On June 30, almost three-quarters of voters cast ballots in parliamentary elections, which landed the ruling Unity and Progress Party 85 out of the National Assembly’s 114 seats and further strengthened President Lassana Conté’s long-standing hold on power. The country’s usually feisty opposition leaders refrained from blaming their losses on voter manipulation, but some journalists alleged that the ruling party benefited from popular fears that the armed conflict in neighboring Liberia could spread to Guinea.
Guinean leaders and citizens appeared to show greater tolerance for press criticism in 2002 compared with previous years. However, on January 29, a presidential aide-de-camp interrogated Alcoumba Diallo, publisher of the private weekly L’Aurore, in an unsuccessful attempt to persuade the journalist to reveal his sources for an article alleging that the president’s family owns some of the navy’s ships.
Guinea’s government and press corps joined forces to warn a wary population about the need to strengthen national security in the face of rebel insurgencies that continue to destabilize the West African region. In August, improved government-media relations moved Justice Minister Abou Camara to instruct police to stop arresting journalists for their work. At the same time, the minister said journalists should “voluntarily” respond to court summonses for press offenses. Camara said his goal was to “establish a partnership between the press and the Ministry of Justice.”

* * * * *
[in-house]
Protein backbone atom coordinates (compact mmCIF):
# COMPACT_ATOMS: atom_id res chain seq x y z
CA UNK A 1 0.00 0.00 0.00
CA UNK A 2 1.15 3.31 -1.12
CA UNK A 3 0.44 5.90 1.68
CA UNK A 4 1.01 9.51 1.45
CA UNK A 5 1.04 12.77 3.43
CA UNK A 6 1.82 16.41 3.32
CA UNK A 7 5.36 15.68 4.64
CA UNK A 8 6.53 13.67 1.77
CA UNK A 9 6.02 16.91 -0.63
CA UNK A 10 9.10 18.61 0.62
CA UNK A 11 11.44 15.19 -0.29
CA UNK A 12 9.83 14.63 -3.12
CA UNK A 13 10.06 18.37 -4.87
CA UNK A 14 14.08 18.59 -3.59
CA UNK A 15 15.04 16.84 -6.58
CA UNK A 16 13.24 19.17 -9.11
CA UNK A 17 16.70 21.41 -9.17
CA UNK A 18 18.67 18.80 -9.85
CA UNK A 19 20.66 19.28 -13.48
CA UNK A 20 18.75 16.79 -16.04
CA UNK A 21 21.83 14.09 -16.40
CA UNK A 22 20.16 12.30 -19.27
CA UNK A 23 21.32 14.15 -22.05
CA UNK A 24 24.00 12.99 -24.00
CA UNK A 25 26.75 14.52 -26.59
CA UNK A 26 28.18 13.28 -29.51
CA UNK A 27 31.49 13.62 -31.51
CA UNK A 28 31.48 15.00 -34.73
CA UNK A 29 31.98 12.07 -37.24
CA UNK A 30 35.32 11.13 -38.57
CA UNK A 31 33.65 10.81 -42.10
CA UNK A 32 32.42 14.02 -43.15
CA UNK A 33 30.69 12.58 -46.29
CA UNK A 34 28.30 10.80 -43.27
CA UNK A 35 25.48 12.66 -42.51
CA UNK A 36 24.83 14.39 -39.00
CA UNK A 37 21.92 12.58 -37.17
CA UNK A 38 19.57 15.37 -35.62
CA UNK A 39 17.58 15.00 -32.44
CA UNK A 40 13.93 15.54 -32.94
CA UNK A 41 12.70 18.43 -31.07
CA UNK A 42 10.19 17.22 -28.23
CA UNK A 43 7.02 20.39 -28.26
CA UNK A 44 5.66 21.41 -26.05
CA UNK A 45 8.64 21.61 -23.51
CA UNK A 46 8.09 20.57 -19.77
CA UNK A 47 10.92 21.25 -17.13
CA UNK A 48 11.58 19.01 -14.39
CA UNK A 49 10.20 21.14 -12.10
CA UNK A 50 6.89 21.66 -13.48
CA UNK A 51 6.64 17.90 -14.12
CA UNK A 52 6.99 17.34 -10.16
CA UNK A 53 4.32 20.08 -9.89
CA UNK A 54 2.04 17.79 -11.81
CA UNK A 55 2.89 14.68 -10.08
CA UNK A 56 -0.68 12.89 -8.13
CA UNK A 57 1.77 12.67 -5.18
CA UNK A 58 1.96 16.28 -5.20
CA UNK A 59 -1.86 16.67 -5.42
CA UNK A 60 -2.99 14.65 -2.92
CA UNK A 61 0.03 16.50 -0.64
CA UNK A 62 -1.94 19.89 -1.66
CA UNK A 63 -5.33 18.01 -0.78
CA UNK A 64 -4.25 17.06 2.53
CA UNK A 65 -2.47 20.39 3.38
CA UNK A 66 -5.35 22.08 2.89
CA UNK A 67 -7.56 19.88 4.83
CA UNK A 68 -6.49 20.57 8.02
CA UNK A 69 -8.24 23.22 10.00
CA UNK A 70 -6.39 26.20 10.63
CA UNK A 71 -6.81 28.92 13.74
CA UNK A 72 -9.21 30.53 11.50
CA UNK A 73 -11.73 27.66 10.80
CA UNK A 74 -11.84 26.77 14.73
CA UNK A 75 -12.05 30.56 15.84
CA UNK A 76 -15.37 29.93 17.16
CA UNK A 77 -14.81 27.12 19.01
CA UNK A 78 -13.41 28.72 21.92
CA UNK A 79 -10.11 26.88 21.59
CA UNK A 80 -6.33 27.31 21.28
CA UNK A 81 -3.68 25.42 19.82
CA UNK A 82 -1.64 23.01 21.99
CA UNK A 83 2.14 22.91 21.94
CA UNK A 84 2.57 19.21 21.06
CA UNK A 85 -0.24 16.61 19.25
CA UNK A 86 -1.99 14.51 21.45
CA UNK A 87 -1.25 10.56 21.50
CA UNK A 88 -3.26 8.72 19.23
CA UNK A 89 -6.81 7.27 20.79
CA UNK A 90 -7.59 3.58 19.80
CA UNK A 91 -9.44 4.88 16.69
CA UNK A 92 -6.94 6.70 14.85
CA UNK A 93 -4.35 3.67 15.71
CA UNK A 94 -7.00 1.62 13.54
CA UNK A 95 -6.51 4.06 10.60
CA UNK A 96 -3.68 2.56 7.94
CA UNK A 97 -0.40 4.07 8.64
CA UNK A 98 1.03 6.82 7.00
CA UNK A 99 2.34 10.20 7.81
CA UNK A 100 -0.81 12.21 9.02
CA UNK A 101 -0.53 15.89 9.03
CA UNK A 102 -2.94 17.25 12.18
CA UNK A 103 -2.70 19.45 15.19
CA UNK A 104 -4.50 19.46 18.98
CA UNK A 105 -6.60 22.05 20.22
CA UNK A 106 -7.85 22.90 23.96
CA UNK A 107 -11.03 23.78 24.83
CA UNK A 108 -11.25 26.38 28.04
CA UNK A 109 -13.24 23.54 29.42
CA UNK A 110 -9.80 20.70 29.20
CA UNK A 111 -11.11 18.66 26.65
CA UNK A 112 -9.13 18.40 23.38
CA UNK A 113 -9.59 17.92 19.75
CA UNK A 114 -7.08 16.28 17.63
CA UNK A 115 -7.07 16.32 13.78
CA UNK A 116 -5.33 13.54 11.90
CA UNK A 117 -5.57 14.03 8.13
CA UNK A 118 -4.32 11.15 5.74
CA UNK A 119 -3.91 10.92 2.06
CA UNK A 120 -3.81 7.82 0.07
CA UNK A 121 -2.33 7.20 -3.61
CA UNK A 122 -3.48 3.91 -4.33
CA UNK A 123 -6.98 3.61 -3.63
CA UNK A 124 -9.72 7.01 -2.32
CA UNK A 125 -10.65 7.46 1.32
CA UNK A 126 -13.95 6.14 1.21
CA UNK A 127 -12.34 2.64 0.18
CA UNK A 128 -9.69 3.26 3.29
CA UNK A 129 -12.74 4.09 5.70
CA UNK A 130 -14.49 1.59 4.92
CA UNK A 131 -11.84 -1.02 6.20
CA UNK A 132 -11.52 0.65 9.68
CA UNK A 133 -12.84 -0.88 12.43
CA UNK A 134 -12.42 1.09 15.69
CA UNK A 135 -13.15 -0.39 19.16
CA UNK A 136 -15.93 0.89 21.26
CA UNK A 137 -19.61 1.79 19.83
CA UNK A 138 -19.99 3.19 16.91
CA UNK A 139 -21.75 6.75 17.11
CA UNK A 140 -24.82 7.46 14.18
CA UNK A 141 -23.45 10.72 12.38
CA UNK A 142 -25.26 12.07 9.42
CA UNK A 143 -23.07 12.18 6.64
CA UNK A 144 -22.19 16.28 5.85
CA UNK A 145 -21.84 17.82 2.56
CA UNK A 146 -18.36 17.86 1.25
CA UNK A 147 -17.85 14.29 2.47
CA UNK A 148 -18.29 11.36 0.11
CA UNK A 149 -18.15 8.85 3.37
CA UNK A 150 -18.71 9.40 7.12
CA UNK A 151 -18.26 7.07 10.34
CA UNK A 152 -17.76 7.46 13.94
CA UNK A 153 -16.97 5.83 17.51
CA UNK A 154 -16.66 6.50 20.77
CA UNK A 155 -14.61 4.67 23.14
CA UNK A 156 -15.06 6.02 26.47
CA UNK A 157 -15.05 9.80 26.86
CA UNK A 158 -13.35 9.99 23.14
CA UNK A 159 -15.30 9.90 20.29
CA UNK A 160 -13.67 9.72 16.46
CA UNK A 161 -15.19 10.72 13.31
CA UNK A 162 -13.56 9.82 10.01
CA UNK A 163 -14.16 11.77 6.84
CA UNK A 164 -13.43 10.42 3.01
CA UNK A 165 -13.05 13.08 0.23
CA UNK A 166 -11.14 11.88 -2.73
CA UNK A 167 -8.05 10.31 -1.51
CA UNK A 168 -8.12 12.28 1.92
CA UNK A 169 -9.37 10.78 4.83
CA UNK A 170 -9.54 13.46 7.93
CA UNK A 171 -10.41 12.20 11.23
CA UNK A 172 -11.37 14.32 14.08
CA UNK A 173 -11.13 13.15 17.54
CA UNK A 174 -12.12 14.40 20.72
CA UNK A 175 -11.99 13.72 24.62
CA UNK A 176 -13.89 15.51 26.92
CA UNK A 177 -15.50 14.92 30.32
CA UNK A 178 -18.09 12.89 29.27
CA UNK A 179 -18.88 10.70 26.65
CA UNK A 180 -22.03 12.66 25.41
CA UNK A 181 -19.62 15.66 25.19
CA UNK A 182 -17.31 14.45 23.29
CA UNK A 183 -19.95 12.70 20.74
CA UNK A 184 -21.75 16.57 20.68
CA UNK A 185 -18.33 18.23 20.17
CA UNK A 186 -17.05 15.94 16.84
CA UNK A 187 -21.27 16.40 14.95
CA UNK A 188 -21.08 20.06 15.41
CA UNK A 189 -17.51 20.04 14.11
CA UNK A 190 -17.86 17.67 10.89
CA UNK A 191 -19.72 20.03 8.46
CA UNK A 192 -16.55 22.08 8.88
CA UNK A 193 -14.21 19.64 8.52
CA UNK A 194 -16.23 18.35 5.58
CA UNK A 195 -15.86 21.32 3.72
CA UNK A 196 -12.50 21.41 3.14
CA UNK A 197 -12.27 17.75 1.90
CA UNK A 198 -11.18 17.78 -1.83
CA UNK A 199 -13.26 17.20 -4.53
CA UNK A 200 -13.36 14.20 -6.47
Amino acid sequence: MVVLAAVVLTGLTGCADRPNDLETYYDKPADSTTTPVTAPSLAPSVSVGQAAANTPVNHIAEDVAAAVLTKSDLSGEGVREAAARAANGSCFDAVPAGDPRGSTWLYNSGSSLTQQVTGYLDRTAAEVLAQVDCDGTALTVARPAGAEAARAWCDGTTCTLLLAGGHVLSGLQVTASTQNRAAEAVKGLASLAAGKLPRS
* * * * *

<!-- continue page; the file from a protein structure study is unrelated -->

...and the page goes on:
In early September, while rebel attacks on Liberian towns intensified, Guinean soldiers harassed Nigerian radio reporter Funmi Olowofoyeku after she attempted to cross the border without a military escort. Soldiers held her equipment for several hours and then kept her from crossing into Liberia.
Boubacar Yacine Diallo, L’Enquêteur